Whisky and cigars – The solution to living a longer life?

It seems drinking whisky and cigars can increase your lifespan – sounds crazy, right Download the avi file? Well, Richard Overton, USA’s oldest veteran is 108 years old and has been drinking whisky and smoking cigars for the majority of his life.

So, is this man just genetically gifted or could his routine be the key to living a longer life?


For the majority of us, drinking excessive amounts of whisky can lead to serious health problems, including:

  • Cancer: most typically throat cancer
  • Seizures
  • Gout
  • Cardiovascular disease

But, the distilled alcoholic beverage also has some more unlikely health benefits – you’ll be surprised!

Studies have shown that whisky can help with:

Weight loss

Excessive drinking, especially beer, will pile on the calories and lead to the infamous ‘beer belly’, but drinking whisky in moderation should not be a factor in weight gain.

Despite whisky’s high volume of alcohol, it actually does have documented health benefits, which include:

  • Low in saturated fat
  • Low in carbohydrates (as opposed to beer, which can pack on 200 calories in a single pint)
  • Low level of sodium (Lite beers have more sodium than regular beers)

Richard Overton says: “It’s just like medicine,”. Overton smokes cigars daily, too… “I may drink a little [whiskey] in the evening too with some soda water…Whiskey’s a good medicine. It keeps your muscles tender.”

Prevents Dementia

The majority of us have experienced waking up in bed without any memory of how we got there, but luckily, it’s only a short-term side-effect.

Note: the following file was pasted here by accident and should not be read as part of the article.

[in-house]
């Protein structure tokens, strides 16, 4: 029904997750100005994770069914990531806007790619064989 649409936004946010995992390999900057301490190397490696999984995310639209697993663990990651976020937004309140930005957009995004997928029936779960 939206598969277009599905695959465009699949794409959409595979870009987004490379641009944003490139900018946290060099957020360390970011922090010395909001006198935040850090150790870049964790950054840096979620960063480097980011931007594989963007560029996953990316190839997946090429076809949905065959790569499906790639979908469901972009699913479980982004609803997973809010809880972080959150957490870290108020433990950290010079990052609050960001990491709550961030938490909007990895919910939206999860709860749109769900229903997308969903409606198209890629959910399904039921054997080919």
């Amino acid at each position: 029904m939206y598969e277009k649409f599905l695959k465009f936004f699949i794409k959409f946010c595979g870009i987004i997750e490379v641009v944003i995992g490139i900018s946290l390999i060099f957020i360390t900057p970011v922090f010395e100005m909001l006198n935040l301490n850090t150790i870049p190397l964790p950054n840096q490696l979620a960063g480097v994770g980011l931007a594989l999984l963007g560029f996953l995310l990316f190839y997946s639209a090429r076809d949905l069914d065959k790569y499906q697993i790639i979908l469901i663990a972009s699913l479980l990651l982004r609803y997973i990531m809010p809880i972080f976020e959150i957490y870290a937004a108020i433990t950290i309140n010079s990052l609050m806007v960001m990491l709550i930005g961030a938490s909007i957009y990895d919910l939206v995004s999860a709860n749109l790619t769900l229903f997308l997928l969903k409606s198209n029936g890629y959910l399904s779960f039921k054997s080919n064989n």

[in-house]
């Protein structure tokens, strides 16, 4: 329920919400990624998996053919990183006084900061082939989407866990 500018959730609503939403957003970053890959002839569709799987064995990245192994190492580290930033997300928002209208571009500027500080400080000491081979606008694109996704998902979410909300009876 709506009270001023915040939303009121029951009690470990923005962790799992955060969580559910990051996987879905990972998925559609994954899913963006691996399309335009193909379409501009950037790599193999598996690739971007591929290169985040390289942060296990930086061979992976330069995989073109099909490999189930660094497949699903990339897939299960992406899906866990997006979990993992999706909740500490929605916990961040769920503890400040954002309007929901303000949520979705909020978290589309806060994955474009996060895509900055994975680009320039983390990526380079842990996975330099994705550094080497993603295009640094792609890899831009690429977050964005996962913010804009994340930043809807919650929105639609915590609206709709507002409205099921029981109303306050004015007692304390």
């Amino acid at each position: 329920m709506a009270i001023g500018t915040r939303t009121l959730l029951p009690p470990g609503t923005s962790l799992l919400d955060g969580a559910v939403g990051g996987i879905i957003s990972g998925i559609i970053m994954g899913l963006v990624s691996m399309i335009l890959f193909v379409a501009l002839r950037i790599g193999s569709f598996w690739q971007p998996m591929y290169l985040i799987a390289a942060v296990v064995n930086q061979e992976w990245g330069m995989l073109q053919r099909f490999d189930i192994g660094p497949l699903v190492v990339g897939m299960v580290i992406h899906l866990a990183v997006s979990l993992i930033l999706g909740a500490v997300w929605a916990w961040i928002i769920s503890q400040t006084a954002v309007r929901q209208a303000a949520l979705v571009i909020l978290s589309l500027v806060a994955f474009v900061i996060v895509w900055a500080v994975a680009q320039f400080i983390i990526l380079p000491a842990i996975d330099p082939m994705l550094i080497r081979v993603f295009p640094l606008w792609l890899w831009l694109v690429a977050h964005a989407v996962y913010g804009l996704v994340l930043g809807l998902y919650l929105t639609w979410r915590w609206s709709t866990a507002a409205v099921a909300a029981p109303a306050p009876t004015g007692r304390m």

Dementia however, is a debilitating condition that causes memory loss that gets progressively worse as the disease progresses…drinking whisky is thought to slow down this process.

Whisky contains ellagic acid, a powerful antioxidant that fights free radicals in the body that interrupt neural pathways, contributing to memory decline.

This antioxidant is also seen as a preventative measure against cancer.

Diabetes control

Are you having trouble controlling your insulin glucose level? Well, you may actually benefit from a tot of whisky!

Read  Die young – But as slowly as possible!

If diabetes runs in your family, a moderate intake of liquid gold has also been shown to reduce the chances of you developing diabetes.


What Are The Risks of Puffing away?

The Kaiser Permanente Medical Care Program conducted a study where the health records of cigar smokers were monitored from 1971 – 1996 and it was found that:

It was found that cigar smokers had:

  • Double the risk of developing throat cancer
  • Double the risk of developing lung cancer
  • 1.27 times more likely to develop coronary heart disease
  • 1.45 times more likely to develop Chronic Obstructive Pulmonary Disease (COPD)

So, why did Overton survive this long on whiskey and cigars?

There can be a couple of reason Overton seems to defy the rules of science:

  • Smoking cigars and not cigarettes may also be part of the reason he hasn’t got cancer; most people puff at cigars and don’t inhale the smoke. (Especially considering that he smokes about 12 cigars per day without suffering the side-effects we see in studies).
  • He has also made a point of saying that he enjoys life and doesn’t seem to suffer from stress, depression or any other potential life-limiting psychological factors: He spends his days doing simple labour and provides many of the widows in the area with a lift to church.

It may not sound glamourous, but this is what he enjoys doing…living life on his own terms, not suffering from the daily stressors that the majority of us deal with on a daily basis.

And when we suffer from stress, many of us may having a tot of whisky to dull our frustrations– unlike Overton, who drinks whisky because he enjoys it – this is the difference-maker!

So, it seems that enjoyment of life is the key to Overton’s long life – the whisky and cigars, regardless of their pros and cons, are his luxuries.

Sources: Organic Facts, The Luxury Spot, 2 Oceans Vibes, Gawker, Quit Smoking Support, Share Care, WebMD, Live Science